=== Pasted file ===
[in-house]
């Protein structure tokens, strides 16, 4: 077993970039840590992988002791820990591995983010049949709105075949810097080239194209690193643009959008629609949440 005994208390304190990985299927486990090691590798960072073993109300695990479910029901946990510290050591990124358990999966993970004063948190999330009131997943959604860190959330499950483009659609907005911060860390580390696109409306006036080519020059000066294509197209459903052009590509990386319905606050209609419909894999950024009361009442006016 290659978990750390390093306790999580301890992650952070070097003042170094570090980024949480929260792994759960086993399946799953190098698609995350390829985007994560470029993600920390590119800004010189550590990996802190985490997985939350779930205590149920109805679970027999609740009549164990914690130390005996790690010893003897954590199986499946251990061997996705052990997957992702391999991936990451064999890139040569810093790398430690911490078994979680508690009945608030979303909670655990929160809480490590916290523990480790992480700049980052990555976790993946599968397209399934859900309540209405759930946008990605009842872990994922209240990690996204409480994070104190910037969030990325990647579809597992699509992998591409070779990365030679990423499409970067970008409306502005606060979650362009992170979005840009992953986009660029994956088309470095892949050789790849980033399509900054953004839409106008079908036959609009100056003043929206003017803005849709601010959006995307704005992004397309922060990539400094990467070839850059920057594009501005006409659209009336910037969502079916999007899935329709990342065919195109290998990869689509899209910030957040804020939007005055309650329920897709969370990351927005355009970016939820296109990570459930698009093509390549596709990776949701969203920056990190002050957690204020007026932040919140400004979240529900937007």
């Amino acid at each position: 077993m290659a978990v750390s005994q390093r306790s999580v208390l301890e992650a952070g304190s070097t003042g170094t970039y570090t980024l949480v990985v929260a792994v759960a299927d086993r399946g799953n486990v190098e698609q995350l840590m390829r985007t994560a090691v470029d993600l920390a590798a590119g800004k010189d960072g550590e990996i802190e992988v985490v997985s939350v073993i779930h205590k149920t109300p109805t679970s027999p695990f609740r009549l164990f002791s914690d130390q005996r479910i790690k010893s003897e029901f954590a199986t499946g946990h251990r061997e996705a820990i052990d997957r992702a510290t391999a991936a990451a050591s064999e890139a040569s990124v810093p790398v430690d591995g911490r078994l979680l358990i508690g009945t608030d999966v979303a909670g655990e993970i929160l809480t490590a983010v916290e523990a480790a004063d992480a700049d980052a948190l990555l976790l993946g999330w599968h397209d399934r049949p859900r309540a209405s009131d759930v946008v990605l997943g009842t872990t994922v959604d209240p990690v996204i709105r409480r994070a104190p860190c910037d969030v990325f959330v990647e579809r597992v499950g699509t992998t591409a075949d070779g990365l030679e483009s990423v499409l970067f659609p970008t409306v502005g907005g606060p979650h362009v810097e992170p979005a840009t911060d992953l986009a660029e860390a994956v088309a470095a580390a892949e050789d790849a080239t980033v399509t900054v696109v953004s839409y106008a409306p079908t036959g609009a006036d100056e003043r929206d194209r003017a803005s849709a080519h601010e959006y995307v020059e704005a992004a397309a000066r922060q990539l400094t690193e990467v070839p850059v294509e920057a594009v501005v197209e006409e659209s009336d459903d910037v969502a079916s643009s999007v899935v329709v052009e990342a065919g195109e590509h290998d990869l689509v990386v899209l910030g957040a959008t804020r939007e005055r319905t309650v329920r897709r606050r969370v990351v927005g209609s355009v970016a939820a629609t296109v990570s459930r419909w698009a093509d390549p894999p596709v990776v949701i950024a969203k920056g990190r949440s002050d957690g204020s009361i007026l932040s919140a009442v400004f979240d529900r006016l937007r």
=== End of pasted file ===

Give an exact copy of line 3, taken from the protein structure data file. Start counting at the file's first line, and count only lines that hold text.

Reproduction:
């Amino acid at each position: 077993m290659a978990v750390s005994q390093r306790s999580v208390l301890e992650a952070g304190s070097t003042g170094t970039y570090t980024l949480v990985v929260a792994v759960a299927d086993r399946g799953n486990v190098e698609q995350l840590m390829r985007t994560a090691v470029d993600l920390a590798a590119g800004k010189d960072g550590e990996i802190e992988v985490v997985s939350v073993i779930h205590k149920t109300p109805t679970s027999p695990f609740r009549l164990f002791s914690d130390q005996r479910i790690k010893s003897e029901f954590a199986t499946g946990h251990r061997e996705a820990i052990d997957r992702a510290t391999a991936a990451a050591s064999e890139a040569s990124v810093p790398v430690d591995g911490r078994l979680l358990i508690g009945t608030d999966v979303a909670g655990e993970i929160l809480t490590a983010v916290e523990a480790a004063d992480a700049d980052a948190l990555l976790l993946g999330w599968h397209d399934r049949p859900r309540a209405s009131d759930v946008v990605l997943g009842t872990t994922v959604d209240p990690v996204i709105r409480r994070a104190p860190c910037d969030v990325f959330v990647e579809r597992v499950g699509t992998t591409a075949d070779g990365l030679e483009s990423v499409l970067f659609p970008t409306v502005g907005g606060p979650h362009v810097e992170p979005a840009t911060d992953l986009a660029e860390a994956v088309a470095a580390a892949e050789d790849a080239t980033v399509t900054v696109v953004s839409y106008a409306p079908t036959g609009a006036d100056e003043r929206d194209r003017a803005s849709a080519h601010e959006y995307v020059e704005a992004a397309a000066r922060q990539l400094t690193e990467v070839p850059v294509e920057a594009v501005v197209e006409e659209s009336d459903d910037v969502a079916s643009s999007v899935v329709v052009e990342a065919g195109e590509h290998d990869l689509v990386v899209l910030g957040a959008t804020r939007e005055r319905t309650v329920r897709r606050r969370v990351v927005g209609s355009v970016a939820a629609t296109v990570s459930r419909w698009a093509d390549p894999p596709v990776v949701i950024a969203k920056g990190r949440s002050d957690g204020s009361i007026l932040s919140a009442v400004f979240d529900r006016l937007r």